With every pin hole or exception added, a ‘digital waterway’ is created where data can flow in and out of the enterprise.  Adding another layer of complication, this data is often encrypted so centralized compliance and governance solutions have no visibility into these streams.  This has given rise to the popular term “shadow IT”, where core IT has ceded control of previously protected corporate data to the line of business application using cloud-based digital services.  All in all, a pretty perilous situation and unacceptable to regulators who provide oversight.

While some cloud security solutions gaining in popularity today think that scanning for data that has left your enterprise gives you control, we think having the right tools – a sound strategy and navigational instruments – is a safer approach.

So why are enterprises putting their data at risk?

At Trapize, we have built an in-line proxy that not only decrypts this data, ours has a packet-by-packet deep understanding of the data in an application flow.  So, as data enters or leaves the enterprise perimeter, Trapize can apply policies on a service-by-service basis.  It’s a better approach to keep your enterprise afloat.

On the horizon, a new approach for digital transformation

Yesterday I wrote about my meetings with a diverse group of IT leaders who often ask “Are ESB’s dead?”. Today I’d like to continue that topic and review the complications many are experiencing on their digital transformation journey.

At the very foundation is the need to safely exchange data and services across their organization with agility. Yet today many IT organizations are experiencing some principled headwinds – and obvious blind spots – as their cloud-based digital traffic is traversing firewalls with little IT visibility or control of the digital services being used, consumed and exchanged.

Covered in an earlier post, IT is caught without the required tools necessary to address core business functions, yet is on the hook for agile innovation from the line of business stakeholders. So, what’s an enterprise to do?

Based on my conversations, there are three clear options but all that entail some cost or risk:

  1. add connectors to external services for the ESB;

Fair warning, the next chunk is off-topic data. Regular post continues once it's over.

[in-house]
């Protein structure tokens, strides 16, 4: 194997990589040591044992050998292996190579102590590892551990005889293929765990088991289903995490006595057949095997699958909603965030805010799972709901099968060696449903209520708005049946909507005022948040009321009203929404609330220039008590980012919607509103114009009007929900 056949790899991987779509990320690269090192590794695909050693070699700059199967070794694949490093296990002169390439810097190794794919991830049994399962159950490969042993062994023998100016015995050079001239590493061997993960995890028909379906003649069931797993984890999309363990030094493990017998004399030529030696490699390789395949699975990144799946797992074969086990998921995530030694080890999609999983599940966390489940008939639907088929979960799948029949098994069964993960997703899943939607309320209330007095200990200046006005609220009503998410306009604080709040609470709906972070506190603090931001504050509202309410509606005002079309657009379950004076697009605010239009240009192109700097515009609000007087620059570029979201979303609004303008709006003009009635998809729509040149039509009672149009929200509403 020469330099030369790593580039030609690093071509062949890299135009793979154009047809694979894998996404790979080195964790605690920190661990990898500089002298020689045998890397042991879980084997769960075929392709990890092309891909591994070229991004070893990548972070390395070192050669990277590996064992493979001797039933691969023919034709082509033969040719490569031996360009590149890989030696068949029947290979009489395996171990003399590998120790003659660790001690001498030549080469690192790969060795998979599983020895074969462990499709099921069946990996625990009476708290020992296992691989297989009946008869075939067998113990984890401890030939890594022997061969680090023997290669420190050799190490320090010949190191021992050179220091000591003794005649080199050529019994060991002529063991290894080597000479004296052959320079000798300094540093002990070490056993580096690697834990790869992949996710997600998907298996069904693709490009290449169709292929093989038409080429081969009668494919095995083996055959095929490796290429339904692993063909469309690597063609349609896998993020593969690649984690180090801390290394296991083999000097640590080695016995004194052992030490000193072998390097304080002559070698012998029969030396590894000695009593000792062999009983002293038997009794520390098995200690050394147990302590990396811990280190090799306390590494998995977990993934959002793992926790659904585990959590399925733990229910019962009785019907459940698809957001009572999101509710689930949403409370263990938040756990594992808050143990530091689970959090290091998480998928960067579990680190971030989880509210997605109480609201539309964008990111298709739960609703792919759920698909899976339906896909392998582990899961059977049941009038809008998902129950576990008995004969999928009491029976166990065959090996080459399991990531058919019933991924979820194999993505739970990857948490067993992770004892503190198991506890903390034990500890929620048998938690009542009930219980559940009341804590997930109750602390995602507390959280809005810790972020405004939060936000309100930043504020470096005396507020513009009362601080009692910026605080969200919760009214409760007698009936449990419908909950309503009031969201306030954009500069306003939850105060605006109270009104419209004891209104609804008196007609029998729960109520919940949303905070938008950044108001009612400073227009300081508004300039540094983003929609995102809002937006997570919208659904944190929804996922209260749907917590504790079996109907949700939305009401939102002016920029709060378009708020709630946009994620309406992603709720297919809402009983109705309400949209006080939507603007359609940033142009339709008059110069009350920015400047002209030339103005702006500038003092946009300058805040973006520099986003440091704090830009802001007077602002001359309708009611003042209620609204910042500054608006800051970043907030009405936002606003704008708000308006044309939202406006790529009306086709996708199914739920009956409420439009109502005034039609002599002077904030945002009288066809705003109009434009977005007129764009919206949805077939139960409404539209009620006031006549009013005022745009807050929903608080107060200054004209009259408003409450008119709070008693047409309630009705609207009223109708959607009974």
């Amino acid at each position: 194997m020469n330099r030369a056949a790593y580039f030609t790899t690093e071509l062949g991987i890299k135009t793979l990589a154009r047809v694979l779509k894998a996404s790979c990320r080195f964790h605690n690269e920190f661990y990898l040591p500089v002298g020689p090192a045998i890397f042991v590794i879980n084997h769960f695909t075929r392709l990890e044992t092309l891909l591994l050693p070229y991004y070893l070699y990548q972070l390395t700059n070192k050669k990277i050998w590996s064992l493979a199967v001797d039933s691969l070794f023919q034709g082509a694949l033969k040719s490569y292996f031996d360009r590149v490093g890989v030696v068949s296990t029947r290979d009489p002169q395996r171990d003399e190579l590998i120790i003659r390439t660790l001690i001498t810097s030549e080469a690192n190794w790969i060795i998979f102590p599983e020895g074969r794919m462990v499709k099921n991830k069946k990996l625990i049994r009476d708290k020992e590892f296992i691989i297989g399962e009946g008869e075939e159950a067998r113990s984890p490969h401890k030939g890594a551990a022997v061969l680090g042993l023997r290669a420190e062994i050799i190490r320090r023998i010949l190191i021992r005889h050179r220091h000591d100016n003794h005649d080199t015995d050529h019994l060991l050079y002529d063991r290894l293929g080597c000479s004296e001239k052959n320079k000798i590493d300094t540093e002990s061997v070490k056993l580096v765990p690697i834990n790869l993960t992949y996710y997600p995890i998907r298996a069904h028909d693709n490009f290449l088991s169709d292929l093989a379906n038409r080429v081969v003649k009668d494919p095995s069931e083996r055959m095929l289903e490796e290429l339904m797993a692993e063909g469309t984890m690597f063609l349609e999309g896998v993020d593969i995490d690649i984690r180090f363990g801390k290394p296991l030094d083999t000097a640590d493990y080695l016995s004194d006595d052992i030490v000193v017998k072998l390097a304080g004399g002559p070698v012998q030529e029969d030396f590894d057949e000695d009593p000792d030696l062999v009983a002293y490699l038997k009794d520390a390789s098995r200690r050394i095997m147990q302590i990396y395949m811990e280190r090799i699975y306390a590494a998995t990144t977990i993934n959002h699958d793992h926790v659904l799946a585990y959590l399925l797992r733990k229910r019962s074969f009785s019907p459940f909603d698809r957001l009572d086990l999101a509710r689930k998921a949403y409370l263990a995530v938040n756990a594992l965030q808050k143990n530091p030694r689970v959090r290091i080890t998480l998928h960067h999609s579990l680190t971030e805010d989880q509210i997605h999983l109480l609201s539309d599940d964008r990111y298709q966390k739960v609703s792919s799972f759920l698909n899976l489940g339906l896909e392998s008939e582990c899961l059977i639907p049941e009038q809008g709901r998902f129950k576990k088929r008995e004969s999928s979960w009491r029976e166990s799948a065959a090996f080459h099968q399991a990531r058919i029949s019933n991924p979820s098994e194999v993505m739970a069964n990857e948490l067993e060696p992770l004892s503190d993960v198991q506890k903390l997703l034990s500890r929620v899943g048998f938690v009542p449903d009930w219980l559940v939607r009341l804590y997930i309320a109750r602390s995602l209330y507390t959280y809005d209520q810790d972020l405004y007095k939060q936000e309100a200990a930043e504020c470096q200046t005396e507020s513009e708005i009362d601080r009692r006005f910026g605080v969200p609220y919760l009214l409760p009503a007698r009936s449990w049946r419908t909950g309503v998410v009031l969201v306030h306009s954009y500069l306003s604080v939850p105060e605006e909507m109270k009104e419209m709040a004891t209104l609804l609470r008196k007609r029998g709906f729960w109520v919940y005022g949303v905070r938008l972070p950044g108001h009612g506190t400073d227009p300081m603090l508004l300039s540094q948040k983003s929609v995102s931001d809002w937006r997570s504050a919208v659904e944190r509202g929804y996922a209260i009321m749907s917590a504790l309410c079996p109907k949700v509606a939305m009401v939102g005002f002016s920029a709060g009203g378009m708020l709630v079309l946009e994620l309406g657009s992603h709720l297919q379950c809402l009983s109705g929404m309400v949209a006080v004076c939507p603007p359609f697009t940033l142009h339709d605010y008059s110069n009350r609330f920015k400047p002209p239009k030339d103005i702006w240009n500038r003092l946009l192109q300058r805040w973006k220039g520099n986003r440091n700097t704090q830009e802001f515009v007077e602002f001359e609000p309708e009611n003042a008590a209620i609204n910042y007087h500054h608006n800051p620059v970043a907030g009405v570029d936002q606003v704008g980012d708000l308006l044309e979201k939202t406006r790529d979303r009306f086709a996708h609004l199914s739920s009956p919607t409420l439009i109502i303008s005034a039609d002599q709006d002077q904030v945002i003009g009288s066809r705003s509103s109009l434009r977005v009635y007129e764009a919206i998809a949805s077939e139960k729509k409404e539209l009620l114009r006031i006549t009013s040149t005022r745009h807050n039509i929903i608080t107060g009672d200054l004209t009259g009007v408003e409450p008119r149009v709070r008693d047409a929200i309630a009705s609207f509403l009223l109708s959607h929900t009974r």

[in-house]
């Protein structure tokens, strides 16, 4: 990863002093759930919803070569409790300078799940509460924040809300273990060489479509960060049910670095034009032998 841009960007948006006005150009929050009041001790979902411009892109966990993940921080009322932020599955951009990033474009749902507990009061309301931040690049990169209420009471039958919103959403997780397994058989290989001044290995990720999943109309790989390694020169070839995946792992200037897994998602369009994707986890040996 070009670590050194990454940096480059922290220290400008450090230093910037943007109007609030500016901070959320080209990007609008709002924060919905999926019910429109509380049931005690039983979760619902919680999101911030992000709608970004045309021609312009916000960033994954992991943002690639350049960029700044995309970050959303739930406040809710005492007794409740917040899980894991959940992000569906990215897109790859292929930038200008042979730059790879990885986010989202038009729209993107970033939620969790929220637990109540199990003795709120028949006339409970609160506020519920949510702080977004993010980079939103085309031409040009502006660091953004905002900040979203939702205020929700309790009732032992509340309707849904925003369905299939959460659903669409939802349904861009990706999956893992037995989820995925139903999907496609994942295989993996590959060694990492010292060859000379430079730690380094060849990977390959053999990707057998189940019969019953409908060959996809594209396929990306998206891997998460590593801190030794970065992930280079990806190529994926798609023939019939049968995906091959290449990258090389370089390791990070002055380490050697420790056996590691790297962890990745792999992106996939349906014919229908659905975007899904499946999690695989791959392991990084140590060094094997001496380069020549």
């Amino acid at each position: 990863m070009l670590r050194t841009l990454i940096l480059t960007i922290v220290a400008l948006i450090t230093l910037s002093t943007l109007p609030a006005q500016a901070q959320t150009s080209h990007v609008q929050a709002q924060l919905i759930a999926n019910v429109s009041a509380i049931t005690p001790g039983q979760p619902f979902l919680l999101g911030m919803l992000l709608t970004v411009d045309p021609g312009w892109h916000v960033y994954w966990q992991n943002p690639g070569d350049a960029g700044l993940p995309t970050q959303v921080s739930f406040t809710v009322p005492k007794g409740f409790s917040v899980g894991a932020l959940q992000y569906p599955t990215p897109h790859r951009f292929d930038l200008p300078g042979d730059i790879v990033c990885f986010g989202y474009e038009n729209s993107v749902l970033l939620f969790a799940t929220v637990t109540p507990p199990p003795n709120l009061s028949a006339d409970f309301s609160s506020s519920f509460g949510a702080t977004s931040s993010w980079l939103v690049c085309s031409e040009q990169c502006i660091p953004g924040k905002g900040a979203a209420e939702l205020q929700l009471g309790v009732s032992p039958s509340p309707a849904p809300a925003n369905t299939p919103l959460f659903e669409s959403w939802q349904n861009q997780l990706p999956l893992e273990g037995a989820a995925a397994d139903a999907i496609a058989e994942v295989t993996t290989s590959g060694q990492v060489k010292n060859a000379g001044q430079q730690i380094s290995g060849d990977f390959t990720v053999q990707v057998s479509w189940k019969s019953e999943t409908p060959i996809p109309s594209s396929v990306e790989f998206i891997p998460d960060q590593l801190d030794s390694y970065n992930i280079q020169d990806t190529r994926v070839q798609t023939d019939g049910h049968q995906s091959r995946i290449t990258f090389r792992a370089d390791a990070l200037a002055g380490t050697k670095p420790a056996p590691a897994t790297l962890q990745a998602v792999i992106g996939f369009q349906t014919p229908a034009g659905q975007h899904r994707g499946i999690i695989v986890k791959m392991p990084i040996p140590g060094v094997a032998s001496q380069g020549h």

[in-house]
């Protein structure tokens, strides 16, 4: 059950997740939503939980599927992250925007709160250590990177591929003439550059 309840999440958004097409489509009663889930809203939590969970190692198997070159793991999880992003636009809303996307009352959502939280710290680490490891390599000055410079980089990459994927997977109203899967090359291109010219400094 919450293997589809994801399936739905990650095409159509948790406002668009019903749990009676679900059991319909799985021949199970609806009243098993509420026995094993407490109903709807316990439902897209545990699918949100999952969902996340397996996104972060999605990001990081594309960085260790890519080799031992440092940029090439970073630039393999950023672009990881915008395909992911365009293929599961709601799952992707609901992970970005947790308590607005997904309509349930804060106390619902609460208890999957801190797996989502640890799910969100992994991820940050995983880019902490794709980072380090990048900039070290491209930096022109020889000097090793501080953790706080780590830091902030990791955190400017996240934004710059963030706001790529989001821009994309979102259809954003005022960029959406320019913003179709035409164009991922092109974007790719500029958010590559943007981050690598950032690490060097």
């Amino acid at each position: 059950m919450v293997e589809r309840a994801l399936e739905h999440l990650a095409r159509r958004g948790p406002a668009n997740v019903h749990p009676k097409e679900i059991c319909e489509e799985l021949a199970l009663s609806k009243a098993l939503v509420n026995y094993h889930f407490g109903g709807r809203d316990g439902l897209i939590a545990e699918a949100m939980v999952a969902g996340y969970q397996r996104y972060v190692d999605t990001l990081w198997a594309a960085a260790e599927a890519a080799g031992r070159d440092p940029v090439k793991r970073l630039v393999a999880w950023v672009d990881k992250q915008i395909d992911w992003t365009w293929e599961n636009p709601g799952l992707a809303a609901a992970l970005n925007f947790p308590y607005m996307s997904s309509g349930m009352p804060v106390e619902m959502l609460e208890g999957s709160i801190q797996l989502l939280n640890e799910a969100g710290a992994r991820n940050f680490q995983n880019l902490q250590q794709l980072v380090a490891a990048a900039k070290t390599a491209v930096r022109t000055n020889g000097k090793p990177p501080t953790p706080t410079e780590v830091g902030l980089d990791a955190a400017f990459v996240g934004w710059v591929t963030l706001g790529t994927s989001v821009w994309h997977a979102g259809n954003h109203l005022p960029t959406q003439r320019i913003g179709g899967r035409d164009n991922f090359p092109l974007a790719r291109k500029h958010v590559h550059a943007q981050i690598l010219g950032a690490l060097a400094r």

2. write custom middleware to wrap the services;
  3. or just ignore the problem.

From experience, most organizations are doing some version of all three.  So, let’s ‘pro/con’ the opportunity cost when putting those three options in practice.

To remain compliant to the mandatory regulations, the enterprise must write a connector for each API or develop middleware wrappers for the APIs in use. The cost estimates that I’ve seen range from $200K for each connector, to $400K for middleware wrappers.  We also can’t forget the hidden cost to your organization which typically drives a 12-18 month delay in deploying new services.  Sadly, the cost in both dollars and time have led many lines of business to simply take option three, poke a hole in the corporate firewall, and assume the business risk.  Probably not a good idea.

There is a new approach on the horizon, Trapize offers an in-line proxy that provides positive control on a request-by-request basis. This approach – not only quick and affordable – is the only way to achieve true enterprise compliance.   Trapize is a digital service broker that supports many of the most popular services enterprises are using today.

Is the sun setting on Enterprise Service Bus?

I frequently meet with a diverse group of IT leaders and I’m often asked “Are ESB’s dead?” The short answer is, it’s complicated.

Since the 1990’s ESBs have played a critical role for companies by providing a ‘walled garden’ to protect access to core business functions. ESBs have delivered assurances that business applications were communicating with legally required compliance and governance.

However, as a business’s critical services have shifted from proprietary applications deployed inside an enterprises perimeter to cloud-based applications and services, the role of the ESB is being called into question. As those mission-critical applications have moved outside of the ‘circle of trust’ that the ESB provided, enterprises have struggled to keep the same level of control mandatory to meet industry regulatory requirements.

These technology shifts have fundamentally changed the way a modern enterprise conducts its business today.  Lines of business inside an enterprise are more often relying directly on Google, IBM, Microsoft and others for digital services rather than accessing core IT functionality.  Studies have shown the average enterprise uses over 1400 unique cloud services in the normal course of its day to day business.

So, while new best-in-class services arise almost daily – and are necessary to remain competitive in this agile environment –  businesses need to quickly adapt. Particularly since the same confidential enterprise data is being used and exchanged by those services – which gave rise to the ESBs in the first place – yet without the necessary regulatory requirements.